My Intro to Google Expeditions: A Supplement to My Conversation with Chris Shedd

After my conversation with Chris Shedd at Burley Middle School in Charlottesville, VA, I realized I knew very little about Google Expeditions.  This came up during the course of our conversation.  I’d heard about it, but didn’t know much more than it was a VR experience for students.  Well, it turned out that Chris and his students had worked on developing an Expedition for Jefferson’s Monticello, which is just outside of town.  The site already had some Expeditions set up for the house, but what Mr. Shedd’s class realized was that there was nothing yet for Mulberry Row, the area of Monticello where the slaves’ quarters were.  The kids took on the work of developing a new Expedition for Monticello that would provide an opportunity for users to learn about slavery at Jefferson’s Monticello.  For more details on this, check out my conversation with Chris on the podcast.

I thought that perhaps for this post, I’d provide an Expeditions Basics page.  I don’t presume to guide you toward the development of your own Google Expedition, but after talking with Chris about how he’s used them, it seemed like a good idea to make this information on using Expeditions a little more easily available to anyone who listened and took interest.

So first, you’ll need to get the app, which is available on Google Play.  There is also a page that gives you the rundown of what is required to run an Expedition.  Here’s that link.  There is a brief mention that you can run a “magic window” on Android devices.  It read as though that could be a substitute for the cardboard visors that you slide the smartphone/iPod into—I’m not 100% sure, but if Google says so…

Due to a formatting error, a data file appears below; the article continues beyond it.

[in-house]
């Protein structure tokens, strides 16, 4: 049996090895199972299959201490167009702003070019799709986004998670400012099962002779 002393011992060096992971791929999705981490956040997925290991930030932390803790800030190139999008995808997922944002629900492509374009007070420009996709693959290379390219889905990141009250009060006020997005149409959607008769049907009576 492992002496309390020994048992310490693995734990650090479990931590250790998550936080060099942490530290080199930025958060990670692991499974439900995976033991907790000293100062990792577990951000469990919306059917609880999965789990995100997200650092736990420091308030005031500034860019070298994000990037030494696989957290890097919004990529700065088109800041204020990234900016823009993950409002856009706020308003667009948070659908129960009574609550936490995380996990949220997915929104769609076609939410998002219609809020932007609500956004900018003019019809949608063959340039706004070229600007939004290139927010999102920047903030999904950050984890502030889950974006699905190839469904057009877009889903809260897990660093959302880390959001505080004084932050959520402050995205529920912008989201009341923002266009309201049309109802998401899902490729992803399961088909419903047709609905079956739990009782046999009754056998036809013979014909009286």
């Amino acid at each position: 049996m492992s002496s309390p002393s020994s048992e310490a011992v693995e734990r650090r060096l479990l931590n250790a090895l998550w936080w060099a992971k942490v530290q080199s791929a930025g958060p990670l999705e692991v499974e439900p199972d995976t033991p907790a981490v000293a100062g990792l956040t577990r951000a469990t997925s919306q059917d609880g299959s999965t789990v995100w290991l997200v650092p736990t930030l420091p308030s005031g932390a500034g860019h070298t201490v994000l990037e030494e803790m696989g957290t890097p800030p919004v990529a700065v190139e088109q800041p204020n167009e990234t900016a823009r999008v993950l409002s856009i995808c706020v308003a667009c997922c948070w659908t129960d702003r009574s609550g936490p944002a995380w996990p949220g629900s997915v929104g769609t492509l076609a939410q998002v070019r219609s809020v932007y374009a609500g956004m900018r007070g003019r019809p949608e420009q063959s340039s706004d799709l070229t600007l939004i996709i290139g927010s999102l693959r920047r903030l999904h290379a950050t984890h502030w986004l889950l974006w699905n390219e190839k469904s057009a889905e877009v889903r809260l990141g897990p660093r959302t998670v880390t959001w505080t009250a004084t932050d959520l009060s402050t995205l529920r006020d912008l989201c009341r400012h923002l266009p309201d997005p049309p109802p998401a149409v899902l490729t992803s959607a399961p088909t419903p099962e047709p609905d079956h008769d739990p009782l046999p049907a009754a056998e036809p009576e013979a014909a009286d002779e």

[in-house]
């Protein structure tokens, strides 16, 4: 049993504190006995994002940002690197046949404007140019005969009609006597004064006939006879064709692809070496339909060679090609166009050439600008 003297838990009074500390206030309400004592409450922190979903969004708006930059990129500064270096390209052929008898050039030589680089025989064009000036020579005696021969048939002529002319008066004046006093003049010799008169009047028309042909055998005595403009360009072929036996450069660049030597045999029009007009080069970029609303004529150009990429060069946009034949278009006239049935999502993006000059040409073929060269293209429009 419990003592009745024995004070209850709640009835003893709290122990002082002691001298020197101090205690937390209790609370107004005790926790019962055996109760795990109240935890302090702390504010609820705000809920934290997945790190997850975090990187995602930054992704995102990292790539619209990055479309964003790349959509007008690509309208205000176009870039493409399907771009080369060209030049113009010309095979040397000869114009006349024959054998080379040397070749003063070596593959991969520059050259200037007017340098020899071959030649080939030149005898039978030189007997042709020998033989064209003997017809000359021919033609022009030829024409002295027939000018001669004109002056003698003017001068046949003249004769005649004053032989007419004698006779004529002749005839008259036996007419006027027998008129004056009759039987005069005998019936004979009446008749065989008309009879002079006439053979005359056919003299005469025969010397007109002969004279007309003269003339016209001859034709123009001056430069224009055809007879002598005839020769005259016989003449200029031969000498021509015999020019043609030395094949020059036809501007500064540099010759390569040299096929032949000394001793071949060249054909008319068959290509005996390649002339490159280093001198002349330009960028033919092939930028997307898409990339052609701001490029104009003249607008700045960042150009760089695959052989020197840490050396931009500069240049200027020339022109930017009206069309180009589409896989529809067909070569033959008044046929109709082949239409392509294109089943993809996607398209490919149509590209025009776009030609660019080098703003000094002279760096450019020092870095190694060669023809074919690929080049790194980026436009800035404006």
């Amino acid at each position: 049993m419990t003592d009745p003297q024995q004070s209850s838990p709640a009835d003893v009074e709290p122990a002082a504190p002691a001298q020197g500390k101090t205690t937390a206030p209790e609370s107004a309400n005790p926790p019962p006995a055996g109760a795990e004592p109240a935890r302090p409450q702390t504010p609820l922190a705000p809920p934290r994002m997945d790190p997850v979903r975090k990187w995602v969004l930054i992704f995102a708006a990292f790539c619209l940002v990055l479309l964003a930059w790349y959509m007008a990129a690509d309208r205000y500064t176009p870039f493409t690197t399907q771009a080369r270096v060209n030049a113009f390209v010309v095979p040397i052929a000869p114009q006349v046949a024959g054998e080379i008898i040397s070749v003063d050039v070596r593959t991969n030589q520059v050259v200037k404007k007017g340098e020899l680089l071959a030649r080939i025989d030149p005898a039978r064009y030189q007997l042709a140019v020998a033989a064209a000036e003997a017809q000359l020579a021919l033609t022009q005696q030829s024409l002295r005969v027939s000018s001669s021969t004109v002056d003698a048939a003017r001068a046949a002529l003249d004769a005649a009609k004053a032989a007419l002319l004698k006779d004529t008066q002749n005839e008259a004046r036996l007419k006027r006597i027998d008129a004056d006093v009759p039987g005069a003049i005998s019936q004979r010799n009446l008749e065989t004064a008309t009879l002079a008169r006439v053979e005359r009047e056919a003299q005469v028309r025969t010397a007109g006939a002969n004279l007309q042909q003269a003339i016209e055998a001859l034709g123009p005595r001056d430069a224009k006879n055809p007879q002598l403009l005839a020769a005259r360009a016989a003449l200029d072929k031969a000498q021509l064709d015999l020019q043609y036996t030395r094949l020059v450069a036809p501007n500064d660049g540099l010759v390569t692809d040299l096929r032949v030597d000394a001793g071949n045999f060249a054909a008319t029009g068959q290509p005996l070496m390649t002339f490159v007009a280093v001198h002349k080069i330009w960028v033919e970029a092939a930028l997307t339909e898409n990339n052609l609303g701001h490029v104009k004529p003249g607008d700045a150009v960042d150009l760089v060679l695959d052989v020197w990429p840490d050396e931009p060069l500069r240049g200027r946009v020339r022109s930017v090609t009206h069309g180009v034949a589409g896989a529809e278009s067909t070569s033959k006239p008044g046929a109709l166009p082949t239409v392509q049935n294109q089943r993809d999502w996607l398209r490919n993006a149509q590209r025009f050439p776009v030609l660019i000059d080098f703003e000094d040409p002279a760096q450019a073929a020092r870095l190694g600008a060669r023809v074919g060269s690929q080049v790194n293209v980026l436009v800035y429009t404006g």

So once all of that is set up, you’ll be able to search for Expeditions to go on.  I did find a spreadsheet that was last updated on 5/30/18.  (The Mulberry Row Expedition is #95)   From my limited knowledge about Google Expeditions, I thought it was mostly just a self-guided, wandering experience.  One thing I learned from talking with Chris, was that the teacher uses a tablet to guide the students’ experience.  I felt like that provided a different level of control to the pacing that allowed for questioning, focus, etc.  Definitely a positive feature.  On how to run an Expedition follow this link.

Last of all, I found out that Google also has an augmented reality (AR) component to their Expeditions.  If you’re familiar with Merge Cube, or Z-Space, these are also AR devices.

Hopefully, this has been helpful, and although I don’t presume to be able to set up one of these, I did find (yet another) link to get you in touch with Google if you’re interested.   Below is Google's intro clip: